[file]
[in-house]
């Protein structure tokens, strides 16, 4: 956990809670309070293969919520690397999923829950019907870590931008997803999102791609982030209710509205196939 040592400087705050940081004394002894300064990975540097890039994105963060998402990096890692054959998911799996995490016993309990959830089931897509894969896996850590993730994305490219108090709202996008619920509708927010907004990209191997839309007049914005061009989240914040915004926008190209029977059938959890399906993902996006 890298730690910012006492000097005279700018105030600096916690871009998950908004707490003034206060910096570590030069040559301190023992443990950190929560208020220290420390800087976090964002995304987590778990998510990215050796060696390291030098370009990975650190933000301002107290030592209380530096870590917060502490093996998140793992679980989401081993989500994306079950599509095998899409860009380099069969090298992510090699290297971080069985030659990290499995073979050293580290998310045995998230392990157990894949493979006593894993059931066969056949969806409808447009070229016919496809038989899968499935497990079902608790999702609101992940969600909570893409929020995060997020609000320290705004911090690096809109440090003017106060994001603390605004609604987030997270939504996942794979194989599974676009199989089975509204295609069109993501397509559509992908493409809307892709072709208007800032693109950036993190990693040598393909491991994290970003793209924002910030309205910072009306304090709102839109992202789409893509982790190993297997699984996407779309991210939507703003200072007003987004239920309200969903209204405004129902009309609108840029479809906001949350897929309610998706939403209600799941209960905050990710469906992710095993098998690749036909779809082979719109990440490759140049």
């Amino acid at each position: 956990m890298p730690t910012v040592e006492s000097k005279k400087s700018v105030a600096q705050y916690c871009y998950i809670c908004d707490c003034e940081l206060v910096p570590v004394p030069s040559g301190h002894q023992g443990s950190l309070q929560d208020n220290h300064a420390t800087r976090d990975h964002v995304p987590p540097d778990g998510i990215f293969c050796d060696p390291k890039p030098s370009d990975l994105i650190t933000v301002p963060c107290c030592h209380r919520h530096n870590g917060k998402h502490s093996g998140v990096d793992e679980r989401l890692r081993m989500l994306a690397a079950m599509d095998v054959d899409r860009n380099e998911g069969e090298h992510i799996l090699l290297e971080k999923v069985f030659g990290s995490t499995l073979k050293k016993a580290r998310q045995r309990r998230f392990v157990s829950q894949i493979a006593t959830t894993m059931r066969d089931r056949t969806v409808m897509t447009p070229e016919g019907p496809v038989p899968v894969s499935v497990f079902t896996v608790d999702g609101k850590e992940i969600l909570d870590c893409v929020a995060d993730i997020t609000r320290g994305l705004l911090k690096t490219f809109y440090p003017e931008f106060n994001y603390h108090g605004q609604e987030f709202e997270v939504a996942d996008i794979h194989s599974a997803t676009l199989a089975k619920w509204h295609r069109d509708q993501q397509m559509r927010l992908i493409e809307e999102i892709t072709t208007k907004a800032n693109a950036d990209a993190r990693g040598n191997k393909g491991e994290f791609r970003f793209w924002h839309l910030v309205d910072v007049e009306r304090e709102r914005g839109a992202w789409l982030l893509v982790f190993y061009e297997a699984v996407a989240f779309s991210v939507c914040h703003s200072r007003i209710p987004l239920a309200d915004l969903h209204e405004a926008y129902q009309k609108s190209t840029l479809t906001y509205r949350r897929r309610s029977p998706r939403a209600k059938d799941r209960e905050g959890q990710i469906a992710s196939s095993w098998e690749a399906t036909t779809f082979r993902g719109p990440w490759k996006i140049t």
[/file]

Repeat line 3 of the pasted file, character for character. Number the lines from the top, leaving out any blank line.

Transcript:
């Amino acid at each position: 956990m890298p730690t910012v040592e006492s000097k005279k400087s700018v105030a600096q705050y916690c871009y998950i809670c908004d707490c003034e940081l206060v910096p570590v004394p030069s040559g301190h002894q023992g443990s950190l309070q929560d208020n220290h300064a420390t800087r976090d990975h964002v995304p987590p540097d778990g998510i990215f293969c050796d060696p390291k890039p030098s370009d990975l994105i650190t933000v301002p963060c107290c030592h209380r919520h530096n870590g917060k998402h502490s093996g998140v990096d793992e679980r989401l890692r081993m989500l994306a690397a079950m599509d095998v054959d899409r860009n380099e998911g069969e090298h992510i799996l090699l290297e971080k999923v069985f030659g990290s995490t499995l073979k050293k016993a580290r998310q045995r309990r998230f392990v157990s829950q894949i493979a006593t959830t894993m059931r066969d089931r056949t969806v409808m897509t447009p070229e016919g019907p496809v038989p899968v894969s499935v497990f079902t896996v608790d999702g609101k850590e992940i969600l909570d870590c893409v929020a995060d993730i997020t609000r320290g994305l705004l911090k690096t490219f809109y440090p003017e931008f106060n994001y603390h108090g605004q609604e987030f709202e997270v939504a996942d996008i794979h194989s599974a997803t676009l199989a089975k619920w509204h295609r069109d509708q993501q397509m559509r927010l992908i493409e809307e999102i892709t072709t208007k907004a800032n693109a950036d990209a993190r990693g040598n191997k393909g491991e994290f791609r970003f793209w924002h839309l910030v309205d910072v007049e009306r304090e709102r914005g839109a992202w789409l982030l893509v982790f190993y061009e297997a699984v996407a989240f779309s991210v939507c914040h703003s200072r007003i209710p987004l239920a309200d915004l969903h209204e405004a926008y129902q009309k609108s190209t840029l479809t906001y509205r949350r897929r309610s029977p998706r939403a209600k059938d799941r209960e905050g959890q990710i469906a992710s196939s095993w098998e690749a399906t036909t779809f082979r993902g719109p990440w490759k996006i140049t």